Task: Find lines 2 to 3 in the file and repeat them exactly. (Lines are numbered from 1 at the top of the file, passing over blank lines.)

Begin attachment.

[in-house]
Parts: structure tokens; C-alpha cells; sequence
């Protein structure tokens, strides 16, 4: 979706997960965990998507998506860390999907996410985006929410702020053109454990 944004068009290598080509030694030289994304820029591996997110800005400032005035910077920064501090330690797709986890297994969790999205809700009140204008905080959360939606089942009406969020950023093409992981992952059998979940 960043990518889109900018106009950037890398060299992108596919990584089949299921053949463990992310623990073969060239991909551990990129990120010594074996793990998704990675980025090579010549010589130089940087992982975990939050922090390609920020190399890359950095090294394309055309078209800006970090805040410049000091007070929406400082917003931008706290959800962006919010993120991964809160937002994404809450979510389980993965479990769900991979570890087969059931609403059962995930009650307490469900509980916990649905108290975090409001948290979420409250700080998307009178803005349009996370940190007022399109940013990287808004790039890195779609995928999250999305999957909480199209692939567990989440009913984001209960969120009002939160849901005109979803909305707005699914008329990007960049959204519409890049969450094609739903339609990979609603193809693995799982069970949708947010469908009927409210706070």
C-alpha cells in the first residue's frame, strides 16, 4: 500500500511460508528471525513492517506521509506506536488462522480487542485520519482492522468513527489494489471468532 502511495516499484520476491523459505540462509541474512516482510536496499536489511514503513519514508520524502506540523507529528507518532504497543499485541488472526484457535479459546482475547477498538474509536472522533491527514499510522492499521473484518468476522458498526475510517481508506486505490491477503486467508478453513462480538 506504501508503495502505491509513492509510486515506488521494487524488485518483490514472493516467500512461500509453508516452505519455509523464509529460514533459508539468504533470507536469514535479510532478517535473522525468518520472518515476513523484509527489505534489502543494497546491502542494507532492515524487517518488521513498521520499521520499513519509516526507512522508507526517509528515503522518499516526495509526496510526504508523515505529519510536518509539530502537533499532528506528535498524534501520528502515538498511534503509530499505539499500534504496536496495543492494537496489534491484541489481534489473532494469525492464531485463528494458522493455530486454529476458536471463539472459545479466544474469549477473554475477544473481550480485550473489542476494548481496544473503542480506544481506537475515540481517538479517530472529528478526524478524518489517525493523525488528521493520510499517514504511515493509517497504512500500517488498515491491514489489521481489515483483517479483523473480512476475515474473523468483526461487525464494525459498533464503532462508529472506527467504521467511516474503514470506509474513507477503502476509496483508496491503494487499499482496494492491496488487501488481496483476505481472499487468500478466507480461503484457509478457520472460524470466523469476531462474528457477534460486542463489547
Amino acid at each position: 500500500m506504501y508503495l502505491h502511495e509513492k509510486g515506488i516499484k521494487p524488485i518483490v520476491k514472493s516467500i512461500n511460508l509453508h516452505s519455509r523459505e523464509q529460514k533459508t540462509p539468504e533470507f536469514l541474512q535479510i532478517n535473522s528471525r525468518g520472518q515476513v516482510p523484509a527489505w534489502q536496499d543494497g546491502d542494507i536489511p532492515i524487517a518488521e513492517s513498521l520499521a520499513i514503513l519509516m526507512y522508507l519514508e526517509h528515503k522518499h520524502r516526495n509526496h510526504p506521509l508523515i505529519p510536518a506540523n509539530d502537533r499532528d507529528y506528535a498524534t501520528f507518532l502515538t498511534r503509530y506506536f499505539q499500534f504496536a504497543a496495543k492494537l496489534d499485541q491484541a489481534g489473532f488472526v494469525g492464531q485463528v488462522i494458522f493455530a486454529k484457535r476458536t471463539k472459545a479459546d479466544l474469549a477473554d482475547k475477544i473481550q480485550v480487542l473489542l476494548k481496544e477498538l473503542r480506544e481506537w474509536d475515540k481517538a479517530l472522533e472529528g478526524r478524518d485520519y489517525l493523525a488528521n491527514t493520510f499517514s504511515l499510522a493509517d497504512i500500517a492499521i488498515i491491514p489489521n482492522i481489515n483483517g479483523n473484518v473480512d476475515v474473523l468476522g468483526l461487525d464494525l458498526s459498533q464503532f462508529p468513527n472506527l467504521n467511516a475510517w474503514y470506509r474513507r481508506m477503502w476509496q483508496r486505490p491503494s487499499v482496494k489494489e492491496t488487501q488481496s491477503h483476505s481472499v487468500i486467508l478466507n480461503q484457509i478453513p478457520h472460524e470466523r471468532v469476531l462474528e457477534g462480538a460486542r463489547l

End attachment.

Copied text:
Parts: structure tokens; C-alpha cells; sequence
């Protein structure tokens, strides 16, 4: 979706997960965990998507998506860390999907996410985006929410702020053109454990 944004068009290598080509030694030289994304820029591996997110800005400032005035910077920064501090330690797709986890297994969790999205809700009140204008905080959360939606089942009406969020950023093409992981992952059998979940 960043990518889109900018106009950037890398060299992108596919990584089949299921053949463990992310623990073969060239991909551990990129990120010594074996793990998704990675980025090579010549010589130089940087992982975990939050922090390609920020190399890359950095090294394309055309078209800006970090805040410049000091007070929406400082917003931008706290959800962006919010993120991964809160937002994404809450979510389980993965479990769900991979570890087969059931609403059962995930009650307490469900509980916990649905108290975090409001948290979420409250700080998307009178803005349009996370940190007022399109940013990287808004790039890195779609995928999250999305999957909480199209692939567990989440009913984001209960969120009002939160849901005109979803909305707005699914008329990007960049959204519409890049969450094609739903339609990979609603193809693995799982069970949708947010469908009927409210706070």